The White House began this week with a modest goal for resuscitating its domestic agenda: Get Joe Manchin to the negotiating table.
So far, the seats are empty.
With the clock ticking on their hopes of clinching a major climate and deficit reduction deal before Memorial Day, Democratic leaders are again struggling to make progress — stymied by a lack of clear direction or an understanding of what both Manchin and Sen. Kyrsten Sinema (D-Ariz.), their two biggest obstacles, are prepared to support.
“The White House is hamstrung by the Venn diagram of Manchin and Sinema asks,” said a person familiar with Manchin and White House dynamics.
Currently, informal reconciliation talks center on three major areas: climate change, prescription drug reform and deficit reduction. While the White House has yet to acknowledge other social spending elements have been moved off the table, multiple people familiar with the talks said President Joe Biden’s ambitions on child and elder care are all but dead.
But even getting a slimmed-down reconciliation package through the evenly divided Senate will depend solely on Biden’s ability to get Manchin and Sinema to yes. And seven months after the White House first tried to crack the Manchinema puzzle last September, it’s clear little has changed.
White House officials have yet to decipher Manchin’s demands. Some staff believe that he will never get to yes. Others confess to being out of ideas, even asking policy activists outside the White House for help in getting the West Virginia Democrat on board. The exasperation was compounded this week as the centrist senator indicated he wants to pursue a bipartisan energy bill as well — a detour that few believe will amount to anything but a distraction. And some Hill aides said it could put a larger reconciliation deal on the backburner.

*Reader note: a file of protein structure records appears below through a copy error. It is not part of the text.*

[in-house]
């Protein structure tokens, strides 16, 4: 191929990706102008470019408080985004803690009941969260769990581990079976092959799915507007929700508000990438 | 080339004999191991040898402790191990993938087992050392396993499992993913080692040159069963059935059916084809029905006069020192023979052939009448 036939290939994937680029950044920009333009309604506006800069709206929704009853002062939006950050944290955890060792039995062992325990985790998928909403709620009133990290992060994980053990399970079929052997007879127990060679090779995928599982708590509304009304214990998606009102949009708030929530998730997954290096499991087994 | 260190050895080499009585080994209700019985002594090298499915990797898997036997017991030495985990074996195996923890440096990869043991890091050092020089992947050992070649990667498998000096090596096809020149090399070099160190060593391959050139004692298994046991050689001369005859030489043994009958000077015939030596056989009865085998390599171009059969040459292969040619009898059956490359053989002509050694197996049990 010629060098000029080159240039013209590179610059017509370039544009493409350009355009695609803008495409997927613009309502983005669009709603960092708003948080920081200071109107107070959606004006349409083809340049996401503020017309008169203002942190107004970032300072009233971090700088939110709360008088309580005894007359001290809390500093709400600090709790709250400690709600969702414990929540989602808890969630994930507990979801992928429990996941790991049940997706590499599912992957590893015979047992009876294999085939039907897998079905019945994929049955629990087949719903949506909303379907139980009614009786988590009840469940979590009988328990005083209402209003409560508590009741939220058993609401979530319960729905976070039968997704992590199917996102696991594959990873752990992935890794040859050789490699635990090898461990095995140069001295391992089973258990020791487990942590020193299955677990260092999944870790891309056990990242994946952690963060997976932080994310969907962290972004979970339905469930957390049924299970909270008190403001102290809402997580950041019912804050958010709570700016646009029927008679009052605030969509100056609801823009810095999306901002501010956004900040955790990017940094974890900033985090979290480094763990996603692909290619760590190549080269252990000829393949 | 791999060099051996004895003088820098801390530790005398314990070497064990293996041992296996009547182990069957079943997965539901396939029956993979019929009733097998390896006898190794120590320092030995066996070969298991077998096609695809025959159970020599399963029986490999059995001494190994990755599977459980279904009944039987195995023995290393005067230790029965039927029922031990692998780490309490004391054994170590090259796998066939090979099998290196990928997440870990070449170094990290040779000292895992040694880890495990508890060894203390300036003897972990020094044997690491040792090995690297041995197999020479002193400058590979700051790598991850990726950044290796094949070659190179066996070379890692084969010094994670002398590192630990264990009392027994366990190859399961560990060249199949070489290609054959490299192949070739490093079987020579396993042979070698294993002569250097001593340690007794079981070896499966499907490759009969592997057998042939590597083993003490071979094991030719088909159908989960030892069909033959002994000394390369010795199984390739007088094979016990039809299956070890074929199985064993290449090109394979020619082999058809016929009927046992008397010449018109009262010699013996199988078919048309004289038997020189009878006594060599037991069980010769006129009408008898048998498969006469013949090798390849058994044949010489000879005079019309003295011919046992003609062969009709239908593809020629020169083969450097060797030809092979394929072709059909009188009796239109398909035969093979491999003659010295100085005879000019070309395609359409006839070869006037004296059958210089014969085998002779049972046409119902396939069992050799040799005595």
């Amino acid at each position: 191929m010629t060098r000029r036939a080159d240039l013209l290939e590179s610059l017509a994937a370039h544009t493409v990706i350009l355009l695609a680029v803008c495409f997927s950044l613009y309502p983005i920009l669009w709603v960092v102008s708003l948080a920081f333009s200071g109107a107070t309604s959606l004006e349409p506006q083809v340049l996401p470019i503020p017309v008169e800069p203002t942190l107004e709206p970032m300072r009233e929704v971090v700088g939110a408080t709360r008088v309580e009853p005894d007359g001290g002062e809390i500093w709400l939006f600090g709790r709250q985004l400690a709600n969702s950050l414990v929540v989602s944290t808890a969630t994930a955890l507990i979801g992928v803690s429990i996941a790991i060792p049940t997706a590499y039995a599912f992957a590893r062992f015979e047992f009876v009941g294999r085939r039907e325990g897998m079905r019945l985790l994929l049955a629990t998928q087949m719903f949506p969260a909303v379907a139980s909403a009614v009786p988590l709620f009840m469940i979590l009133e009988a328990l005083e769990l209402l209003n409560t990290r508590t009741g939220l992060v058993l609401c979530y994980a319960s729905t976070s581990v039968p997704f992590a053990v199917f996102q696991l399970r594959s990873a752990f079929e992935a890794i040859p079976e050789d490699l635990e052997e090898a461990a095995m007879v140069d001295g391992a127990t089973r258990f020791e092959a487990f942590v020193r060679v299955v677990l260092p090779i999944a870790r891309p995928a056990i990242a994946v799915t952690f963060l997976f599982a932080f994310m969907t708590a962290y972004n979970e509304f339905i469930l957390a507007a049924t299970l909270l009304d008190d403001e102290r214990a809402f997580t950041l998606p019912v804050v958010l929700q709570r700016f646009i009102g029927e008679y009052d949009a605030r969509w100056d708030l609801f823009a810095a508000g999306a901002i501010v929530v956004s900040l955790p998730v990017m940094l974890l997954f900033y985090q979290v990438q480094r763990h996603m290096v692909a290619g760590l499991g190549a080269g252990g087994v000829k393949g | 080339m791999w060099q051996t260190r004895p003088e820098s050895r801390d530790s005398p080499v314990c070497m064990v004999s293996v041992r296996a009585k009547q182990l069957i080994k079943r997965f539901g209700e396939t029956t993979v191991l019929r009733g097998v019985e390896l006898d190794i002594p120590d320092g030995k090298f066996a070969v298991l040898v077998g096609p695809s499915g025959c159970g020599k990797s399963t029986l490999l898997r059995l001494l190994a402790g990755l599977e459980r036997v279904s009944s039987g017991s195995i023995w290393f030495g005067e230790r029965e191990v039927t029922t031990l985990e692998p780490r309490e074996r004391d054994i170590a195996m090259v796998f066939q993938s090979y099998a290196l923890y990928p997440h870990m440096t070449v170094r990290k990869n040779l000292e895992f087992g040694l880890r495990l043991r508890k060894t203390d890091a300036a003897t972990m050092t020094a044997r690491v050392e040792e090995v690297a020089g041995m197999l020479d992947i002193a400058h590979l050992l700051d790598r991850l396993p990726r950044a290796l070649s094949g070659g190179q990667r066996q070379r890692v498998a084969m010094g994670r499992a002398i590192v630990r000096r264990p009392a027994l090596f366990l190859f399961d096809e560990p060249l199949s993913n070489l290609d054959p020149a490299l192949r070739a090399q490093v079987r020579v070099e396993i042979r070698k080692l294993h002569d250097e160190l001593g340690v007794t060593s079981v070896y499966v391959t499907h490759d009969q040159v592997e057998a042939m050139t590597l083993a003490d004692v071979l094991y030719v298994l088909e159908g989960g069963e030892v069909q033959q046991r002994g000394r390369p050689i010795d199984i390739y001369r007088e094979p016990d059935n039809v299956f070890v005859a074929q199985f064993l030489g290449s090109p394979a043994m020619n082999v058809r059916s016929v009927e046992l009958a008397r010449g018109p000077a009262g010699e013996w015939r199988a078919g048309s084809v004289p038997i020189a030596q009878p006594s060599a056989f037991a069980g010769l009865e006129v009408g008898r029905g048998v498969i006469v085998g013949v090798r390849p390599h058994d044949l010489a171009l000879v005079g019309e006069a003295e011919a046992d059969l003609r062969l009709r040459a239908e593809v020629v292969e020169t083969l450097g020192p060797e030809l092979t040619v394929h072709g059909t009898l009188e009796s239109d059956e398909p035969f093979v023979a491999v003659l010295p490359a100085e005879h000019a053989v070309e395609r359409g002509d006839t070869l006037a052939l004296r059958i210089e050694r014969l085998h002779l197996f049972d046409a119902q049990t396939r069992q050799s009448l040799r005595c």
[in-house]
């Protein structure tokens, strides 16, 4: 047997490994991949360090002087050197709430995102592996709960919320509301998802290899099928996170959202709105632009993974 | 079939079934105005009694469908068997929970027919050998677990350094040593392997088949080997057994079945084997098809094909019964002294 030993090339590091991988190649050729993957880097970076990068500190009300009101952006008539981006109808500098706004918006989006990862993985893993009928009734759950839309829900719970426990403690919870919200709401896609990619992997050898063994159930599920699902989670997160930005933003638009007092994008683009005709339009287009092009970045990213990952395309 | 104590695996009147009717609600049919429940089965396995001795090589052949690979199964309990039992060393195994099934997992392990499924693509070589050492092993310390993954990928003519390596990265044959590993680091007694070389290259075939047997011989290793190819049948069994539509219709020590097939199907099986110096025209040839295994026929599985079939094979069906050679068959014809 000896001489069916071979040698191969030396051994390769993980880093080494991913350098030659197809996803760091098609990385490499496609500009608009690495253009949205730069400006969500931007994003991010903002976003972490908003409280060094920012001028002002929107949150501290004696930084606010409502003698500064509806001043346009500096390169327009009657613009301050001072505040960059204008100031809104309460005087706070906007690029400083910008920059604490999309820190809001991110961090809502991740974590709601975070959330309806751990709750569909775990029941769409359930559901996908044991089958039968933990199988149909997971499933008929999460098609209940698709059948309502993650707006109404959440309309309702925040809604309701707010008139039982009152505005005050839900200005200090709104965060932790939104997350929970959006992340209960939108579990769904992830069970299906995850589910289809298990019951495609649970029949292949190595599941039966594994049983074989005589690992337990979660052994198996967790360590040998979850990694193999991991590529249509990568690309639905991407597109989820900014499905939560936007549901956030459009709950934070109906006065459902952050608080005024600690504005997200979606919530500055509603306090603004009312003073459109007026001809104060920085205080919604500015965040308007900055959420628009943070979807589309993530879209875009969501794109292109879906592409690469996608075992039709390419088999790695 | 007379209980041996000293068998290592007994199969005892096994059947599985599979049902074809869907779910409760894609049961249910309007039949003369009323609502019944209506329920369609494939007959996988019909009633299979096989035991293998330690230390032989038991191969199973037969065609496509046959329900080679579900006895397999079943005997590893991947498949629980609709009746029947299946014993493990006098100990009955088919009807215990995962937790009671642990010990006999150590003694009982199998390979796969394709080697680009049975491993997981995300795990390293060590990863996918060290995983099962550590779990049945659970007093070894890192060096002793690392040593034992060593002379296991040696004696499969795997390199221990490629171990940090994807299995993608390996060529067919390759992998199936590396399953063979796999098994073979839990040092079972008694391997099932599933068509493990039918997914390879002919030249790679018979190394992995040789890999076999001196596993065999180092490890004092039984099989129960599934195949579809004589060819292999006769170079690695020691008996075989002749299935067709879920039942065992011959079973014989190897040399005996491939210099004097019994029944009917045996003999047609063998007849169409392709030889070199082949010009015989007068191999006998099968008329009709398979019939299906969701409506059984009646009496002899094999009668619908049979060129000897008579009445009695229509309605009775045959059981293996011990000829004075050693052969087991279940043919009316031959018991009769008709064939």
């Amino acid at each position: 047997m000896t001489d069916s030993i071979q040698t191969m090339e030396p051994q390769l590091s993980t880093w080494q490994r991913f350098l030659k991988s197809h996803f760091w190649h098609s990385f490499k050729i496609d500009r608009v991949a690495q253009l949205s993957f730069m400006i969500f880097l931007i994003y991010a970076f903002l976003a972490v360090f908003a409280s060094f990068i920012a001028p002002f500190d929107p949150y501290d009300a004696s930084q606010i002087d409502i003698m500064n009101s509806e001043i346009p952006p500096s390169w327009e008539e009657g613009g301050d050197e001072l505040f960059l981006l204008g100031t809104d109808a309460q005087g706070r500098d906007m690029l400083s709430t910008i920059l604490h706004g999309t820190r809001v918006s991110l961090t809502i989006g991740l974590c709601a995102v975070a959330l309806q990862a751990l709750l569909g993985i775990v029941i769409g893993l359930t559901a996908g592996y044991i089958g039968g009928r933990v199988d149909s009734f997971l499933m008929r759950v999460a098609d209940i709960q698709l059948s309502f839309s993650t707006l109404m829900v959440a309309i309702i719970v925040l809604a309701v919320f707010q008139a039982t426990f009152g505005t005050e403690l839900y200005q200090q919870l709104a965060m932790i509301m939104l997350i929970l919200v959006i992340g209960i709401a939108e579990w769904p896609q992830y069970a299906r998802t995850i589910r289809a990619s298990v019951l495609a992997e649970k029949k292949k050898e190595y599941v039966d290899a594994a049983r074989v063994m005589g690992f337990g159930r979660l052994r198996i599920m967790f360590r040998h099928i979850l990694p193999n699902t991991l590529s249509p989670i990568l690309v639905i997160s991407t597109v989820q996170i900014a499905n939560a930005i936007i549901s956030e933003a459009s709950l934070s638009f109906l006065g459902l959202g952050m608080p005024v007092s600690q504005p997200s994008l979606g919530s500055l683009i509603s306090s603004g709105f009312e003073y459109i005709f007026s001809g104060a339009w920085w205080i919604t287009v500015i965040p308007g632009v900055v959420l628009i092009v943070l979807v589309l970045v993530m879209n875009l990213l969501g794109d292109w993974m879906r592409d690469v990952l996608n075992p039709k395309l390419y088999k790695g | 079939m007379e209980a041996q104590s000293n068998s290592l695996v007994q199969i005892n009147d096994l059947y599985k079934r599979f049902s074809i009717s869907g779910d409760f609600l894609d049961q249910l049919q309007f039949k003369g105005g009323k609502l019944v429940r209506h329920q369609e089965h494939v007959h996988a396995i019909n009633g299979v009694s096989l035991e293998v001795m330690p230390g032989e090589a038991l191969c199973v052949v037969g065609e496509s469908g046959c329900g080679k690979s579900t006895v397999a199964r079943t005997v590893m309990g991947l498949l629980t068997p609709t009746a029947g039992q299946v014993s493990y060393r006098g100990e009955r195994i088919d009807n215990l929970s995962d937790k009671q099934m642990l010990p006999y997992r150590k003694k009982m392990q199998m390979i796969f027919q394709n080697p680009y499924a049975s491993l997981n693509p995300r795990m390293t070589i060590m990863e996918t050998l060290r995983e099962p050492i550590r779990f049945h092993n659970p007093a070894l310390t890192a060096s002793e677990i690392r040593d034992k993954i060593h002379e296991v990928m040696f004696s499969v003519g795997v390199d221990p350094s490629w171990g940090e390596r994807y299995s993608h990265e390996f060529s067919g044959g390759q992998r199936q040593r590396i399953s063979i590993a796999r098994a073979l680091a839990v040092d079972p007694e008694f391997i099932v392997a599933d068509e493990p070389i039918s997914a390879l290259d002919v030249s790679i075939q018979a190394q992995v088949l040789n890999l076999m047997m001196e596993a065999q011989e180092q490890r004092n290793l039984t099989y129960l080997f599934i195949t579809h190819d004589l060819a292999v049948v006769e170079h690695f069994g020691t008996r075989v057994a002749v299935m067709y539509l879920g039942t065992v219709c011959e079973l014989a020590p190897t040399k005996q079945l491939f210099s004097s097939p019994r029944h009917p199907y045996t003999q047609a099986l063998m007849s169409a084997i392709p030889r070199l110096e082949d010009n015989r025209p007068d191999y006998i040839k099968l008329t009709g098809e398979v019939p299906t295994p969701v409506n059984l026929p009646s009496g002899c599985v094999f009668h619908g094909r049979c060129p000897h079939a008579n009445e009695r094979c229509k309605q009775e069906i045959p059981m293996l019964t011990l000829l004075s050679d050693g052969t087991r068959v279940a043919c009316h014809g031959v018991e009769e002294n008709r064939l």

“Folks just feel burned by Manchin,” a top Democratic operative working on the reviving of the bill said of the growing sentiment within parts of the White House. “That they can’t trust him.”
There has been a hesitancy, people familiar with the process said, for the president to directly engage with the Manchin for fear that he could come out looking feckless. Even if the two were to ramp up formal negotiations, there’s no guarantee the senator would agree to a deal.
If the White House does somehow get Manchin on board, its reward will be a date with Sinema, who may prove even harder to please. While senior officials have courted Manchin on reviving reconciliation talks over the last few weeks, a person close to Sinema told POLITICO that the White House has yet to reach out to her on the issue.
“Given how dysfunctional Congress is right now, someone is taking too many edibles if they think they can deal with a slimmed-down [Build Back Better] in July or August,” said Jim Manley, who was a top aide to former Senate Majority Leader Harry Reid. “Congress simply can’t deal with it. It’s now or never and leaning towards never.”
Despite the lack of immediate progress, Biden is eager to make the reconciliation effort a centerpiece of his messaging ahead of the midterms, buoyed by the belief his economic vision contrasts well against a GOP agenda proposed by National Republican Senatorial Committee Chair Rick Scott (R-Fl.) that includes wide-ranging tax hikes, an administration official said.
The White House has declined to share details about its conversations with lawmakers but disputed that there are any internal frustrations with Manchin.
“Anyone expressing those sentiments is not speaking for the White House,” spokesperson Andrew Bates said, adding that discussions with the senator have been “clear and in good faith.”
On Tuesday, Manchin said he’s still open to a party-line bill aimed at tamping down inflation and reducing the deficit, though he refused to set any timeline for the talks.